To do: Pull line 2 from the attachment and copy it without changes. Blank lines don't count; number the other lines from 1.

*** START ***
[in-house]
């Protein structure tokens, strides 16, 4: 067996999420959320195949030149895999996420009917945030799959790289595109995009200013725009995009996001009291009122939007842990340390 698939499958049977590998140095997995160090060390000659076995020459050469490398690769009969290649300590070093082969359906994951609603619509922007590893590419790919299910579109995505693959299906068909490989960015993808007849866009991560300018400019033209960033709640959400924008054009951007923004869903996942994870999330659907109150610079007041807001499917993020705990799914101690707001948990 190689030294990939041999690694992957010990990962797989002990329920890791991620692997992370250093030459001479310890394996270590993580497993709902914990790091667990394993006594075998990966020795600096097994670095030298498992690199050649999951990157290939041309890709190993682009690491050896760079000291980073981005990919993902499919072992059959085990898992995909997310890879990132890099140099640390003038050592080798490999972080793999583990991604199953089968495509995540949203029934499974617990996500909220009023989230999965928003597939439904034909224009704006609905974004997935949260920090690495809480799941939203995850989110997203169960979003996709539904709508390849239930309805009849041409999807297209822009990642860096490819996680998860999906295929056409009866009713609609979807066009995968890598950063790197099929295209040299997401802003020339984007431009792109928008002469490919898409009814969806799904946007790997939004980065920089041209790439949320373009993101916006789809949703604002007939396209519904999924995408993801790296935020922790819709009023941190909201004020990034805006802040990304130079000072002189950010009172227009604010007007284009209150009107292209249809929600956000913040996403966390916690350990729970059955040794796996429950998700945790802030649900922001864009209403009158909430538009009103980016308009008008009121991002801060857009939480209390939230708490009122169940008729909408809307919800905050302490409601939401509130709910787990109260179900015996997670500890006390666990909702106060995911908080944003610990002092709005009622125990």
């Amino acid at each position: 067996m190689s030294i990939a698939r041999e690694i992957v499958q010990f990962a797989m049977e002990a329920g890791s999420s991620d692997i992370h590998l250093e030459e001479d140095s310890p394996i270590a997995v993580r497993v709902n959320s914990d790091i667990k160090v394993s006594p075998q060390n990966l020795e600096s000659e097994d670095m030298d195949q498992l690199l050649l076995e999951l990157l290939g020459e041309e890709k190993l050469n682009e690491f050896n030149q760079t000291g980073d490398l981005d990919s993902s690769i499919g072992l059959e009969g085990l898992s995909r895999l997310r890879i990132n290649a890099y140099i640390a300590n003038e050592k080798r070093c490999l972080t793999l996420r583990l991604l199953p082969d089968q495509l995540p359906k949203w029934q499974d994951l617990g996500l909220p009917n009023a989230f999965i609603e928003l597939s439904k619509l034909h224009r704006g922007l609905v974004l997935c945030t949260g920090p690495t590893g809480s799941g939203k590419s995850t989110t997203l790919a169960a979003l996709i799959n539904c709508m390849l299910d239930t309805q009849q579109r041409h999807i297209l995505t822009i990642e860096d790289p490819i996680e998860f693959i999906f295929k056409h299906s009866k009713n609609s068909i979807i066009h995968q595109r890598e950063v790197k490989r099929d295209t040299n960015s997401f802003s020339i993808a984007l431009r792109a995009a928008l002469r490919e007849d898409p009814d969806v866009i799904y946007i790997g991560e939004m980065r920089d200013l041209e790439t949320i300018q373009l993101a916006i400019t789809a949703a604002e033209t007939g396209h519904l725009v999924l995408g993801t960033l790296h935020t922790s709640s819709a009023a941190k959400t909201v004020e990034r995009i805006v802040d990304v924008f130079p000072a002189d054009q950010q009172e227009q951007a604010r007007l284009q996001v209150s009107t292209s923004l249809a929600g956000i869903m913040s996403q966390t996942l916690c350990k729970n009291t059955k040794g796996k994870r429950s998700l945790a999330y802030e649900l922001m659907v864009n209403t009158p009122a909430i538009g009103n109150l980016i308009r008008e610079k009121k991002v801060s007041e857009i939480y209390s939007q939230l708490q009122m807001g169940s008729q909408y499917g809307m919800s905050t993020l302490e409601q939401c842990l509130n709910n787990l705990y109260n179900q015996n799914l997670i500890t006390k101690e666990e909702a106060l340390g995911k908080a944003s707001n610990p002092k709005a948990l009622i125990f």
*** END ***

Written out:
């Protein structure tokens, strides 16, 4: 067996999420959320195949030149895999996420009917945030799959790289595109995009200013725009995009996001009291009122939007842990340390 698939499958049977590998140095997995160090060390000659076995020459050469490398690769009969290649300590070093082969359906994951609603619509922007590893590419790919299910579109995505693959299906068909490989960015993808007849866009991560300018400019033209960033709640959400924008054009951007923004869903996942994870999330659907109150610079007041807001499917993020705990799914101690707001948990 190689030294990939041999690694992957010990990962797989002990329920890791991620692997992370250093030459001479310890394996270590993580497993709902914990790091667990394993006594075998990966020795600096097994670095030298498992690199050649999951990157290939041309890709190993682009690491050896760079000291980073981005990919993902499919072992059959085990898992995909997310890879990132890099140099640390003038050592080798490999972080793999583990991604199953089968495509995540949203029934499974617990996500909220009023989230999965928003597939439904034909224009704006609905974004997935949260920090690495809480799941939203995850989110997203169960979003996709539904709508390849239930309805009849041409999807297209822009990642860096490819996680998860999906295929056409009866009713609609979807066009995968890598950063790197099929295209040299997401802003020339984007431009792109928008002469490919898409009814969806799904946007790997939004980065920089041209790439949320373009993101916006789809949703604002007939396209519904999924995408993801790296935020922790819709009023941190909201004020990034805006802040990304130079000072002189950010009172227009604010007007284009209150009107292209249809929600956000913040996403966390916690350990729970059955040794796996429950998700945790802030649900922001864009209403009158909430538009009103980016308009008008009121991002801060857009939480209390939230708490009122169940008729909408809307919800905050302490409601939401509130709910787990109260179900015996997670500890006390666990909702106060995911908080944003610990002092709005009622125990």